ACEIs were dispensed during the first trimester to 83 pregnant women with a pregnancy resulting in a birth (84 children), two women with an ectopic pregnancy and 27 women with a termination of pregnancy in a hospital setting. The demographic characteristics of the women with a birth are shown in Table 1. The women who were dispensed at least one ACEI during pregnancy were significantly older (mean 33.4 v 29.9 years, p-value<0.0001), had a lower measure of mean socio-economic status (p-value<0.0001) and were more likely to have smoked during their pregnancy (1.9; 1.2-3.0). These women’s pregnancies were more likely to be complicated by preeclampsia (7.5; 4.6-12.4) and pre-existing diabetes was more likely to be present (30.8; 16.6-57.2). They were more likely to have had a previous preterm delivery (3.3; 1.8-5.9) and a previous Caesarean delivery (2.0; 1.2-3.3). The delivery was more likely to be a Caesarean section (2.3; 1.5-3.5) and, after adjusting for a previous Caesarean delivery in women with parity >1, the risk was still greater, although not significantly (1.8; 0.9-3.4). The children were more likely to be delivered prematurely (4.9; 3.1-7.8). When the risk of preterm birth was adjusted for known confounders for preterm delivery - plurality, smoked during pregnancy, maternal age, previous preterm birth, greatest SEIFA disadvantage, parity, co-morbidities recorded on the birth admission (obesity, type 2 diabetes mellitus, or diabetes mellitus in pregnancy) - the risk was still increased (2.8; 1.4-5.6). The exposed women were more likely to experience a primary postpartum haemorrhage of ≥ 500 ml (3.2; 1.9-5.2). This risk was adjusted for Caesarean delivery, preeclampsia, plurality, and co-morbidities recorded on the birth admission (obesity, type 2 diabetes mellitus, or diabetes mellitus in pregnancy) and the risk remained elevated but no longer statistically significant (1.6; 0.9-2.7).
ACEIs dispensed
Overall, 8 different ACEIs were dispensed at some time in pregnancy (Figure 1). The most commonly dispensed medicine was perindopril, which was dispensed to 46.3% (N=44) of the women in the ACEI group. Ramipril was dispensed to 23.2% (N=22).
Dispensing patterns
There were 68.4% of the women (N=65/95) dispensed an ACEI in the first trimester but discontinued the medicine for the remainder of their pregnancy (Figure 2). A further 55 women were dispensed an ACEI in the three months before their pregnancy but were not dispensed the medicine during their pregnancy and so were not included in the ACEI group. There were 11 women dispensed an ACEI in trimester two or three but not during the first. There were 4.2% (N=4) of the women dispensed an ACEI in each trimester and these women had all been dispensed an ACEI during the pre-conception period as well. We also investigated the mix of ACEIs and other AH agents dispensed to each woman during her pregnancy. There were 38 women dispensed another AH agent that was not an ACEI.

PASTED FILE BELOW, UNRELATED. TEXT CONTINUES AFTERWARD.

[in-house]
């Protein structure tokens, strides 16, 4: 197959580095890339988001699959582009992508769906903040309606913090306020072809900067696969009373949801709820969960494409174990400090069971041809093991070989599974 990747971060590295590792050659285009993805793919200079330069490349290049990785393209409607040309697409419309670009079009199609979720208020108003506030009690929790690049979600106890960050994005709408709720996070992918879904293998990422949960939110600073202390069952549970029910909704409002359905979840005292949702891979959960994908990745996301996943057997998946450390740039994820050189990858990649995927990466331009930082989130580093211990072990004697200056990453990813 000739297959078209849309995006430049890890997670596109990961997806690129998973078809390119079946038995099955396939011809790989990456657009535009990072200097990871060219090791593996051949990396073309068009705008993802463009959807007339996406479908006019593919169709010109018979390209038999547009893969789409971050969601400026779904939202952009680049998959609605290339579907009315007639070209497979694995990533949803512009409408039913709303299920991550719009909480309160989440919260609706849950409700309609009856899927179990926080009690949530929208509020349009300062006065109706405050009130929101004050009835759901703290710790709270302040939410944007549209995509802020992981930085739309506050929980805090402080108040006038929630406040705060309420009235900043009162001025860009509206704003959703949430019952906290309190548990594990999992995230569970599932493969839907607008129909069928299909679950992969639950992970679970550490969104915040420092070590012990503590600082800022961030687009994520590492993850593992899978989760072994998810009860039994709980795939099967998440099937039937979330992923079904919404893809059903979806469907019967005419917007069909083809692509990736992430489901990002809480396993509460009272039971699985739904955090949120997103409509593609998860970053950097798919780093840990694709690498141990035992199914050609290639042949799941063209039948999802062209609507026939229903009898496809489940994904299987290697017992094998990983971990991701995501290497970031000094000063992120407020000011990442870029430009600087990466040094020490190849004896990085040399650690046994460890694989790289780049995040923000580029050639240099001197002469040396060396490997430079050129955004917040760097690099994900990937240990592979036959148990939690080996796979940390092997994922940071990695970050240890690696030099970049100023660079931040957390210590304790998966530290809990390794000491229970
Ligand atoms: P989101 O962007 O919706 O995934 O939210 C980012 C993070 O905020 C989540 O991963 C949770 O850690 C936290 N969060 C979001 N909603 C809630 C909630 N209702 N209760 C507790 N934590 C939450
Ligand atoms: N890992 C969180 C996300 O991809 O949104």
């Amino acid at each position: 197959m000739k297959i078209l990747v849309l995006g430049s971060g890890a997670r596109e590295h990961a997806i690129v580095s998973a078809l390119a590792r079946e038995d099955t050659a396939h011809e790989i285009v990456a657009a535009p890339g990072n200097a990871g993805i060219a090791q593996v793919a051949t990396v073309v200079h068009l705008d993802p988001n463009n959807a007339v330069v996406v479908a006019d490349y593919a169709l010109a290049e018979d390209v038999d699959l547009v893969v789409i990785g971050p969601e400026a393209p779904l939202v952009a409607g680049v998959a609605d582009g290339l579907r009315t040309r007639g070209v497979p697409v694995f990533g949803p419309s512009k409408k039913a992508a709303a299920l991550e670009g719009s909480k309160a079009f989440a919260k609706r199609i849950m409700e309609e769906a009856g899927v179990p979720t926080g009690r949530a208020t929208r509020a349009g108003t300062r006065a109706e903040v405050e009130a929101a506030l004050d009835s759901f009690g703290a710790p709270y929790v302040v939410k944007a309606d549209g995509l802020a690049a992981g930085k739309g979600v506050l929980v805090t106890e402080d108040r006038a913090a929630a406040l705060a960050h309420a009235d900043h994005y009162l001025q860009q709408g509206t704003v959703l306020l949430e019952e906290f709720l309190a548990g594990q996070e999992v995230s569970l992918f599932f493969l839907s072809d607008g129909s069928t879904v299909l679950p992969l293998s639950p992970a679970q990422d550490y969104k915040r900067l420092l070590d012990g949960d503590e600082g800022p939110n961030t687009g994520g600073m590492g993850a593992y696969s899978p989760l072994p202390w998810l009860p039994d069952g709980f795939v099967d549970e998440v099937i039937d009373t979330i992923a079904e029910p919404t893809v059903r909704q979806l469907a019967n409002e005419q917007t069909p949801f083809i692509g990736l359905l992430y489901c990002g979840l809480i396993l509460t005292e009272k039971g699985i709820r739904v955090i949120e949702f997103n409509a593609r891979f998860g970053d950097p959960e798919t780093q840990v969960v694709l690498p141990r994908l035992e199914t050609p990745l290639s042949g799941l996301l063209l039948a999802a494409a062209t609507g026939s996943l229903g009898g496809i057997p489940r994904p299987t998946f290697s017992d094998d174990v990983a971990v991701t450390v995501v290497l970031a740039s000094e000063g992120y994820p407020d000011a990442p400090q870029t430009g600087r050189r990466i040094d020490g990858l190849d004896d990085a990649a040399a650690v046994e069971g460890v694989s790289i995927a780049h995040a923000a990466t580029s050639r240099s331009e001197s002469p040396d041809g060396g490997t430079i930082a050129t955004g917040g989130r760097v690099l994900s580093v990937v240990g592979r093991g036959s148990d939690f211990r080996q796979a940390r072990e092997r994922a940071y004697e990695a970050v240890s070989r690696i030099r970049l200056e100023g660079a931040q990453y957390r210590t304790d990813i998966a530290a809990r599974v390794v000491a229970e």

The women dispensed an ACEI during their pregnancy were also dispensed other medicines (N=71, 74.7%). The leading five ATC conditions for which other medicines were prescribed are listed in Table 2. Whilst the category of medicine dispensed to the most ACEI women was ‘antibacterials for systemic use’ (3.6; 2.3-5.5), the most likely medicines dispensed (compared with women not dispensed an AH agent) were for ‘drugs used in diabetes’ (37.9; 23.0-62.4) and ‘lipid modifying agents’ (176.0; 84.5-366.8).
Characteristics of the children and their birth admission
There were 84 children resulting from 83 pregnancies with a mother dispensed an ACEI during the first trimester of her pregnancy. These children were more likely to have a lower birth weight (2966 g cf. 3331 g; p-value <.0001), have a shorter birth length (48 cm cf. 50 cm; p-value<0.0001), and an increased risk of a major birth defect (aOR 2.6; 1.3-5.2): Table 3.
There were 10 children born with a major birth defect to mothers dispensed an ACEI during the first trimester. Eight of these children were male. There were six children with a uro-genital defect (aOR 4.8; 2.0-11.7). One of these six mothers continued with perindopril into her second trimester and another continued with quinapril through to her third trimester. The most common defect was ‘752.5 undescended testicle’ with an increased (adjusted) risk of 11.5 (3.8-34.8) times the rate seen in the male children of mothers not dispensed an AH agent. Three quarters of these male children were born preterm. After adjusting for maternal age and other possible confounders, an increased risk of a chromosomal defect (aOR 14.8; 3.6-59.8) remained.
The most common morbidities recorded on the infant’s birth admissions were ‘P59 Neonatal jaundice’ (32.1% v 7.8%) and ‘P22 Respiratory distress of newborn’ (29.8% v 7.3%): Table 4. The increased risks of these being seen in the ACEI children compared with the non- AH children were aOR 2.7; 1.5-4.7 and aOR 3.1; 1.7-5.5, respectively.
Discussion
The direct effects of ACEIs on the fetus are difficult to determine since these medicines are usually administered to women presenting with high-risk pregnancies [27]. The women in our study who were dispensed an ACEI were different in many ways from the reference group of non-AH women. These women were older, more likely to smoke during their pregnancy, to be obese and to have pre-existing diabetes. They were more likely to have already had at least one previous preterm delivery and more likely to have a previous Caesarean delivery. Their delivery was more likely to be preterm. When we reviewed the other medicines dispensed during pregnancy, the women were also more likely to be dispensed medicines for other medical conditions such as depression, diabetes and elevated cholesterol. Renal disease and hypertension are well recognised complications of diabetes [41] and in our study the women in the ACEI group were 37.9 times more likely to be dispensed a medicine for use in diabetes.